Friday, October 30, 2015

Selection for Improved Feed Efficiency

DNA Technology: Where we've been, where we are, and where we're headed
Conference sponsored by the Beef Feed Efficiency grant, beefefficiency.org

Meat Animal Research Center, Clay Center, NE

Matt Spangler
University of Nebraska-Lincoln


In poultry, we have seen a 250% improvement in feed efficiency since 1957. We have dramatically improved the efficiency of gain in chickens.

We have not made similar progress in beef cattle. How can we move the needle and start to make progress?

First of all, how do we define feed efficiency?

  • Average daily gain (ADG)
  • Average daily feed intake (AFI)
  • Residual feed intake (RFI) is the difference between what we expected an animal to eat and what they actually ate. In residual feed intake, how we define a contemporary group is very important. For example, think of combining Scottish Highland and Chianina cattle in a group. 


EPDs for feed efficiency

  • Residual gain
  • residual feed intake
  • dray matter intake
  • Days to finish


If a breed publishes multiple efficiency EPDs, which one do I choose?
Hint: The answer comes below! Spoiler alert, economic indexes!

Getting feed intake records can be very expensive. It is probably not feasible for a large number of feed intake phenotypes to enter national cattle evaluation. Genomics helps us collect phenotypes on
a manageable number of animals and use that data to predict feed intake in a much larger population.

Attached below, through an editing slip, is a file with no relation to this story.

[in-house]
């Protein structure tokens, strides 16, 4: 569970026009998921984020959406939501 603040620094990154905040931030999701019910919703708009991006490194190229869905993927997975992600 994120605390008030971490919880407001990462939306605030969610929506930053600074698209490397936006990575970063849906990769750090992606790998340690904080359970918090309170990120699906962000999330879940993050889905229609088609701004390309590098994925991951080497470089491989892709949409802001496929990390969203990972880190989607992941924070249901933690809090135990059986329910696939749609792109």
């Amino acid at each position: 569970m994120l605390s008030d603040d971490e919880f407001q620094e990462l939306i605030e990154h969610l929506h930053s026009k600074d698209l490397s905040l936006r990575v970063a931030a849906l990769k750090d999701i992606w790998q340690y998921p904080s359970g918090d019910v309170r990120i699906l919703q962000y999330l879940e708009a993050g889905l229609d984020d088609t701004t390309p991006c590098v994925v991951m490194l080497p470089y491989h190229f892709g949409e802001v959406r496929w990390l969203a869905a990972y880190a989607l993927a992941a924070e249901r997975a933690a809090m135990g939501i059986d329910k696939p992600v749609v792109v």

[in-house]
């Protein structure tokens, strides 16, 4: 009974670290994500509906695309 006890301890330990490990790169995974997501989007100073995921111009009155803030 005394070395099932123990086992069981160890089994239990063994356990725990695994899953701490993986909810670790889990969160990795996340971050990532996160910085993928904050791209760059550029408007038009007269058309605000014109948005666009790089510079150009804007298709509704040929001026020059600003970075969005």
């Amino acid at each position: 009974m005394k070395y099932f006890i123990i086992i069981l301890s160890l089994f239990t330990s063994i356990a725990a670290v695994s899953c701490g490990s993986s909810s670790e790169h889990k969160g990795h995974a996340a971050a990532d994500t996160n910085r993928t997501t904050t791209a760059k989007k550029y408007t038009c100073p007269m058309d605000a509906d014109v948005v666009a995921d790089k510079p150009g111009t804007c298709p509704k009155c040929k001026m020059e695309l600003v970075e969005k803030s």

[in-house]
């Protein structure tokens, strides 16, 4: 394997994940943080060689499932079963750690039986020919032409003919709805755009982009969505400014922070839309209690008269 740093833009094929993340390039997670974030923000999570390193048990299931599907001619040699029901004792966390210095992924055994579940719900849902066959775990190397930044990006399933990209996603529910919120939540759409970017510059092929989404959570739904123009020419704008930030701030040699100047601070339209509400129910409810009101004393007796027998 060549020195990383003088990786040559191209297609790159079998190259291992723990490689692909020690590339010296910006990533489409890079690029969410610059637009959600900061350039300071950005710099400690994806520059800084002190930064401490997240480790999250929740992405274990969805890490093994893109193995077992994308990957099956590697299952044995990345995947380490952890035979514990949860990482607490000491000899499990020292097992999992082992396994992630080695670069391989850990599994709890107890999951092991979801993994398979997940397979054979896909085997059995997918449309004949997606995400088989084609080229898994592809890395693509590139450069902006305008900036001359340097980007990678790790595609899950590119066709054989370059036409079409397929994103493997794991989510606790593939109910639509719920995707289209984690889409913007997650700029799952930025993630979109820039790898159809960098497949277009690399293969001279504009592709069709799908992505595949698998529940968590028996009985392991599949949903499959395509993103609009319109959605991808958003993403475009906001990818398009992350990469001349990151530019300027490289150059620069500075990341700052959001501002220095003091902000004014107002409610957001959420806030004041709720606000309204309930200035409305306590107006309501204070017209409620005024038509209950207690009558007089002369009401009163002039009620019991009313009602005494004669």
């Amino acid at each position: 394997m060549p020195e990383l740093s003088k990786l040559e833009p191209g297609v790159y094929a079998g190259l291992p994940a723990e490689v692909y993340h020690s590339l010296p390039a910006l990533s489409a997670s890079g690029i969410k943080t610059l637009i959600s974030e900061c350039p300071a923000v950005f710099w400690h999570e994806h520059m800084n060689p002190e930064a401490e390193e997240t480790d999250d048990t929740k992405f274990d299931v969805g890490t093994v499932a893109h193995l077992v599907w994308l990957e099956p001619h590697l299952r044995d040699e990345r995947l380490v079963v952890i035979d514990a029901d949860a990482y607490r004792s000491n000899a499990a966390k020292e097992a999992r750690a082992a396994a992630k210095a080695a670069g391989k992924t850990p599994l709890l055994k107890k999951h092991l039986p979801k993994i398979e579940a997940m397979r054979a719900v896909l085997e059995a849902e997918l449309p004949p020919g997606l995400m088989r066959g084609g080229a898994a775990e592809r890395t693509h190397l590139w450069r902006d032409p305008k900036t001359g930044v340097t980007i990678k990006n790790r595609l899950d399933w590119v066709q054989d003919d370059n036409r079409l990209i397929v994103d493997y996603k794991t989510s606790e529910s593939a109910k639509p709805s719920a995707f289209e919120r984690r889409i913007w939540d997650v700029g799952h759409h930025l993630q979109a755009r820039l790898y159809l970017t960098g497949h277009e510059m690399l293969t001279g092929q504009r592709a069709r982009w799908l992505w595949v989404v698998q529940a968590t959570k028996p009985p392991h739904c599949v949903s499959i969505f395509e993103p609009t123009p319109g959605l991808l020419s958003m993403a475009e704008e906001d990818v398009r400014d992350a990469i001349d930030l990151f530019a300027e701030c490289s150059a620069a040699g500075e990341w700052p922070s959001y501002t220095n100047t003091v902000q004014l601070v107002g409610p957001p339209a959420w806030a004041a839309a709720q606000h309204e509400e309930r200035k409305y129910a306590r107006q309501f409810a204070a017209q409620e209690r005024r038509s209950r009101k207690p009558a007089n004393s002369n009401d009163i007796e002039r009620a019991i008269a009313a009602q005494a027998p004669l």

With genomic testing, we can account for a large portion of the genetic variation in feed intake and about 30 to 40% of the overall variation in feed intake (phenotypic variation).

The largest effect genes in feed intake

We want to select for the most profitable animals. We don't want the most productive cattle or the most efficient cattle, but the cattle that best combine production and efficiency to be profitable.

Depending on how we measure feed efficiency, cattle rank differently.

Do we want to estimate the relationship between two traits? Such as feedlot efficiency and cow efficiency.
Spangler says, "Collect, record, estimate". If producers want to know the answers to these types of questions, they need to turn the data into breed associations.

We need to think about efficiency in terms of economic returns. An economic index approach is the optimal way to make change in many different traits.

"These large USDA grants are a jumping off point for breed associations," Spangler said.
The breed associations and beef industry will then need to create methods to continue to collect the data.

For a video of this talk see the conference website: http://www.beefefficiency.org/annualmtgoct15.html


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